The 212 deaf patients consisted of 123 males and 90 females from 0.2 to 67 years old, with an average age of 5.41 ± 1.78 years. Ethnically, the patients consisted of 196 Han, 4 Hui, 3 Uygur, 3 Mongolian, 2 Tibetan, 2 Maan, 1 Miao, 1 Chuang, and 1 Buyi Chinese.
The 262 unrelated nonsyndromic hearing loss patients without GJB2 coding region mutation were selected randomly from patients of the Genetic Testing Center for Deafness, PLA General Hospital, during the year 2007. This cohort consisted of 147 males and 115 females from 2 to 46 years old with an average age of 4.52 ± 1.16 years, and ethnically, they were all Han Chinese.
The study protocol was performed with the approval of the Ethics Committee of the Chinese PLA General Hospital. Informed consent was obtained from all subjects prior to blood sampling. The parents of pediatric patients were interviewed with regard to age of onset, family history, mother's health during pregnancy, and patient's clinical history, including infection, possible head or brain injury, and the use of aminoglycoside antibiotics. All subjects showed moderate to profound bilateral sensorineural hearing impairment on audiograms. Careful medical examinations revealed no clinical features other than hearing impairment. DNA was extracted from the peripheral blood leukocytes of the 474 (212 + 262) patients with nonsyndromic hearing loss and 105 controls with normal hearing using a commercially available DNA extraction kit (Watson Biotechnologies Inc., Shanghai, China).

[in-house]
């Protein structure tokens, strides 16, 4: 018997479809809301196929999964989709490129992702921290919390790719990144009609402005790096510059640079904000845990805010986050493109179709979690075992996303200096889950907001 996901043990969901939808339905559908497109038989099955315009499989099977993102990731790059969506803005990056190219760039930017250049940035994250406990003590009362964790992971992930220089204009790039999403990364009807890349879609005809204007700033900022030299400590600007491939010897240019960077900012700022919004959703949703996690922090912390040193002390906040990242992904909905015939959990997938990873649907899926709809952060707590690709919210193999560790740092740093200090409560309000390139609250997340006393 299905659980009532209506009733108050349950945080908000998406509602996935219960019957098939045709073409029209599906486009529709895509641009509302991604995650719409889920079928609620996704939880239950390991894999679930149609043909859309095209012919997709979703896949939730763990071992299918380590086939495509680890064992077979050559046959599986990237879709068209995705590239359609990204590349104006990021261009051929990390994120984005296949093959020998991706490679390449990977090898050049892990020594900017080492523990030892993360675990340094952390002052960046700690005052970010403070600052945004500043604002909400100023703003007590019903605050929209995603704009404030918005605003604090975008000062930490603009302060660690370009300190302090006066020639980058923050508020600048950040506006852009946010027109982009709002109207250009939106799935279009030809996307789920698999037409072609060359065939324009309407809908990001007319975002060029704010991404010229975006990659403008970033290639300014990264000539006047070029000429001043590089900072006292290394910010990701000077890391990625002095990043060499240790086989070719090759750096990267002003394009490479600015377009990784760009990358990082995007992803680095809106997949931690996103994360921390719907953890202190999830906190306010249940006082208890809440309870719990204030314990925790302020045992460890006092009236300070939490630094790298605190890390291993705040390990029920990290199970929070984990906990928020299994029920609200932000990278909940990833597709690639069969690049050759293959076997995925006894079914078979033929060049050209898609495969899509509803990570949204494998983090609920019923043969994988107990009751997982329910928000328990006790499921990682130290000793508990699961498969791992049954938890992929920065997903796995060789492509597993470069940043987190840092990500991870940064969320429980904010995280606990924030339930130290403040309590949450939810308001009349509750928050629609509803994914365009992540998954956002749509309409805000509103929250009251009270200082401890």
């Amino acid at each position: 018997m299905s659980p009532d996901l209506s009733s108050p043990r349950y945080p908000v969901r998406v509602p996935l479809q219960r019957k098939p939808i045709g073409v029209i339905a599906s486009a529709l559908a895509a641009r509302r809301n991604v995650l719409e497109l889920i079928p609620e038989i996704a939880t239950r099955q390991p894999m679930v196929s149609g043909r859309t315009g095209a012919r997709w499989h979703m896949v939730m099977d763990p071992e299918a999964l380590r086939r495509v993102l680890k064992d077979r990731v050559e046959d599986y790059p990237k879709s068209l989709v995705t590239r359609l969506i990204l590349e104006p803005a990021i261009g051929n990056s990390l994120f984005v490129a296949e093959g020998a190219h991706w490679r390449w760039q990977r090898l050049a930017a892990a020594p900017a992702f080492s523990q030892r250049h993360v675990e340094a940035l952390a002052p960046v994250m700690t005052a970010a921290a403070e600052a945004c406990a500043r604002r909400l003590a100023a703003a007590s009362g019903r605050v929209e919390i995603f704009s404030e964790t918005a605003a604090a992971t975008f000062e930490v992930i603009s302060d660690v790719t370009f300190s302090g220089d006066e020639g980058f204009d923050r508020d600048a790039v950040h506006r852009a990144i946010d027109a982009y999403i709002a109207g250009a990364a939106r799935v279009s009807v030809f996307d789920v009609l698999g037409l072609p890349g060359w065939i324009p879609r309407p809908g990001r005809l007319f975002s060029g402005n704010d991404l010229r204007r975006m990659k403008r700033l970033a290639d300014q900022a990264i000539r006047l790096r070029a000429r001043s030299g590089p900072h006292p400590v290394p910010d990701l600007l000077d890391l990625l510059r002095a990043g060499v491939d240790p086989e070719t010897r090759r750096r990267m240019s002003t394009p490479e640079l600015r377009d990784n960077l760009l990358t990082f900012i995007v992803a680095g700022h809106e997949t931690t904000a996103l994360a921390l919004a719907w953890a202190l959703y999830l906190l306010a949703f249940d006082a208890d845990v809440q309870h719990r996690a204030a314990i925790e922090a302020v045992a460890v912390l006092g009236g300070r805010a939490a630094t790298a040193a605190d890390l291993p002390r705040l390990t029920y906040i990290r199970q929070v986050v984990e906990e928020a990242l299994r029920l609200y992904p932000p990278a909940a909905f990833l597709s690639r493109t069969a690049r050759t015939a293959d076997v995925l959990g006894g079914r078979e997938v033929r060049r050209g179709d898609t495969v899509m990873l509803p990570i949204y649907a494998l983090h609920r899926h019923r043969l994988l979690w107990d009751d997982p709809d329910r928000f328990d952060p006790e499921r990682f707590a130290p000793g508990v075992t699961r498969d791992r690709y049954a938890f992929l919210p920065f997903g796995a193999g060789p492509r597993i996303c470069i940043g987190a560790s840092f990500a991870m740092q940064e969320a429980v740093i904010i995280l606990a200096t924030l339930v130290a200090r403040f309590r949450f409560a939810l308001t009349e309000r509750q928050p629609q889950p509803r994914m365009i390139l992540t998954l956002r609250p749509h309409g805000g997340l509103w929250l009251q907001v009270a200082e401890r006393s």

The coding exon (exon 2) and flanking intronic regions of GJB2 gene were amplified by PCR with the primers F (5'TTG-GTG-TTT-GCT-CAG-GAA-GA-3') and R (5'GGC-CTA-CAG-GGG-TTT-CAA-AT-3') in all 7133 nonsyndromic hearing loss cases. The GJB2 exon 1, its flanking donor splice site and the GJB2 basal promoter were amplified with the primers F (5'CTC-ATG-GGG-GCT-CAA-AGG-AAC-TAG-GAG-ATC-GG-3') and R (5'GGG-GCT-GGA-CCA-ACA-CAC-GTC-CTT-GGG-3') in all subjects with monoallelic mutation in the coding region of GJB2, 262 unrelated nonsyndromic hearing loss patients without GJB2 mutation, and 105 normal controls.